Living with a mental illness

Living with a mental illness

Defective. Weak. Soft. Broken. Crazy. Compromised. Unfit. Career-ending.

These are just some of the words that people may associate with mental illness. Sadly, the sentiment behind labels like these can act as a barrier to help-seeking for many who face challenges in their lives. A further hindrance to those with mental health problems is that their suffering can go unrecognized or unacknowledged, even by those closest to them. 

The fact is that most people do not recognize mental illness when they see it. People can readily see and empathize with a physical injury or illness but not everyone can relate to an injury of the brain or emotional difficulties.

Mental health professionals work hard to bring awareness to psychiatric problems and available treatments, but we need your help. I invite you, the reader, to join in the efforts to shed more light on this important issue. 

So, what are the signs, symptoms and indicators to look for? Maybe there is someone you know that has not been himself lately or “something” is different. Perhaps he is more withdrawn, overwhelmed and irritable, or seems keyed up/on edge. These are some of the more common indicators that seeking help could be a good option. 

Sometimes, there are more subtle signs that someone may be experiencing some challenges. For example, loss of interest in things once enjoyed, a desire to be alone more often, loss of appetite, increased alcohol use, and having a more “gloomy outlook” on life.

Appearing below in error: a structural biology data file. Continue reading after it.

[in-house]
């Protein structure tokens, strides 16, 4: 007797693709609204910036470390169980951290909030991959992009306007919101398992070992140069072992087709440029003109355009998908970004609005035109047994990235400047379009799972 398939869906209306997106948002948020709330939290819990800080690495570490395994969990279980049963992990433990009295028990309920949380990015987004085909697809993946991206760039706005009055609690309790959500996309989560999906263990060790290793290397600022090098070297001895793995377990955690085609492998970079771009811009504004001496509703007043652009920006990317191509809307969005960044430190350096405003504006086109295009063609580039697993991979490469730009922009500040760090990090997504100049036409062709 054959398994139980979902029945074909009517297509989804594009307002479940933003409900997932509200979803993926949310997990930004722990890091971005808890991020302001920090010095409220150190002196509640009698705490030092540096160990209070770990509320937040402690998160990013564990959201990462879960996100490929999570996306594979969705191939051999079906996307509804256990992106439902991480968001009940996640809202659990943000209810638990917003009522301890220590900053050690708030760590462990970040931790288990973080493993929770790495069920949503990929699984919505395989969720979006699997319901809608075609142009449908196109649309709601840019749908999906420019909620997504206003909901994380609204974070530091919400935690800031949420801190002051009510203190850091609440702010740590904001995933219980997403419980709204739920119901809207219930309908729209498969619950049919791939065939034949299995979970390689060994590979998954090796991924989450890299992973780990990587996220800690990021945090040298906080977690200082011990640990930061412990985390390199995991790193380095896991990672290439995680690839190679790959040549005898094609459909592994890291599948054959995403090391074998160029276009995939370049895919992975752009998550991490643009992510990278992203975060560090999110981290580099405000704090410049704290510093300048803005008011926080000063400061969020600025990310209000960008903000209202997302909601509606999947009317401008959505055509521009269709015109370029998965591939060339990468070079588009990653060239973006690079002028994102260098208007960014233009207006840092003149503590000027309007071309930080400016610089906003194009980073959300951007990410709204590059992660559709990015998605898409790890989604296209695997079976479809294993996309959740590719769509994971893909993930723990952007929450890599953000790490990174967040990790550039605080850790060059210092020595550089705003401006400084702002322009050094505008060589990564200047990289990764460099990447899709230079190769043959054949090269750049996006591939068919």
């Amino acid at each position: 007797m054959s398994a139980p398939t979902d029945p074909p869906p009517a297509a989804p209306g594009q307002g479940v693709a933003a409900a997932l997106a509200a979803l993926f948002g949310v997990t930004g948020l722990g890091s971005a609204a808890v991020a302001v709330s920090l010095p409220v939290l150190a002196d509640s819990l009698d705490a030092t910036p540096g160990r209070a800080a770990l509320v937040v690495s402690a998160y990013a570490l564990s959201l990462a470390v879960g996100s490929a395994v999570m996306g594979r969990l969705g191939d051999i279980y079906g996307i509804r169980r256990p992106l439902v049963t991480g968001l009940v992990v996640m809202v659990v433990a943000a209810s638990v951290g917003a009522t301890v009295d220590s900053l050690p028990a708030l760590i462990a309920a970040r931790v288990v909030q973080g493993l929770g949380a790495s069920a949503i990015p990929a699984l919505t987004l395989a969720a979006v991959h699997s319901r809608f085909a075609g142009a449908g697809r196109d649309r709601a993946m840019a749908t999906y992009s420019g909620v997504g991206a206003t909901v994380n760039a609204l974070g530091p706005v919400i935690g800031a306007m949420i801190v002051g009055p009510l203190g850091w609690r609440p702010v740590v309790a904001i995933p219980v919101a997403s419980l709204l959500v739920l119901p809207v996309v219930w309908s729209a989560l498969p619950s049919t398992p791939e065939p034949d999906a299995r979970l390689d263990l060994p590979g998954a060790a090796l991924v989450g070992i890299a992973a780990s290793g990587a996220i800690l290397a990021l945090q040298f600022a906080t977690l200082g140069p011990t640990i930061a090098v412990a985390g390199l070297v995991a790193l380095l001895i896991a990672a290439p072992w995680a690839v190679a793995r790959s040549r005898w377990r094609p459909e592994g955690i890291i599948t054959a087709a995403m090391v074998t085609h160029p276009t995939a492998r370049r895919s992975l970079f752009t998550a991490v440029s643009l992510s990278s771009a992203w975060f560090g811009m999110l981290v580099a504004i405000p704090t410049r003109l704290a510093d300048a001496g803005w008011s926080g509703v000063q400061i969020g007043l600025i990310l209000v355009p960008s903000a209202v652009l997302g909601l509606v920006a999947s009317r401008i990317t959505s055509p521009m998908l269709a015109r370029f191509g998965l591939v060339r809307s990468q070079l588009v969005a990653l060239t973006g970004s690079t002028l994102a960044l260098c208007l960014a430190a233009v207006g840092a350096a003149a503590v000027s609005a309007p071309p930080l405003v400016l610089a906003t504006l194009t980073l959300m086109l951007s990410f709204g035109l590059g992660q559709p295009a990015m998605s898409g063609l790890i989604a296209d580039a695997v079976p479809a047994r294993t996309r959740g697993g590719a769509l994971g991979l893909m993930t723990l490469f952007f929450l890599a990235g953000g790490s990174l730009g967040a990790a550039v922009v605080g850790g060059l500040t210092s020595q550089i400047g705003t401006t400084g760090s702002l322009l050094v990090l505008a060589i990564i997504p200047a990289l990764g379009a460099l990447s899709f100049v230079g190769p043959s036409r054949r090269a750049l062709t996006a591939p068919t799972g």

Some people may think they do not need help or may not know when it is time to get help for a mental or emotional issue. The military has made strides in bringing awareness to mental illness and addressing the stigma that comes with mental health, but we still have work to do. I would like to invite you to consider the many encounters and interactions you have on a daily basis with people. Do you really know the person with whom you are interacting? Have you considered that a loved one or friend may wear a mask to cover up problems and challenges for fear that others may discover they’re struggling? Have you considered the many pressures that one endures daily to present as if nothing is “wrong” or that they are “fit”? What about yourself? 

The reality is that people are fearful of being called one of those labels mentioned in this article. A mental illness is not a sign of weakness — it is a disorder that affects your mood, thinking and your behavior — and usually has more than one cause, such as your family history, your current environment and lifestyle choices. Let’s look past the labels and help those who are struggling.

May is National Mental Health Awareness Month. This year’s focus is “Life With a Mental Illness.” According to the National Alliance on Mental Illness, one in five Americans will be affected by a mental health condition in his or her lifetime and every American is affected or impacted through friends and family. As for the Air Force, one in 10 active-duty members reported untreated mental health problems.

If this article resonates with you in any way, please act on it — whether it’s checking in with a fellow Airman, looking out for a family member, or seeking guidance for yourself. Seek help early. Don’t wait. 

Please consider the impact of not taking that first step for yourself, your family and your career.

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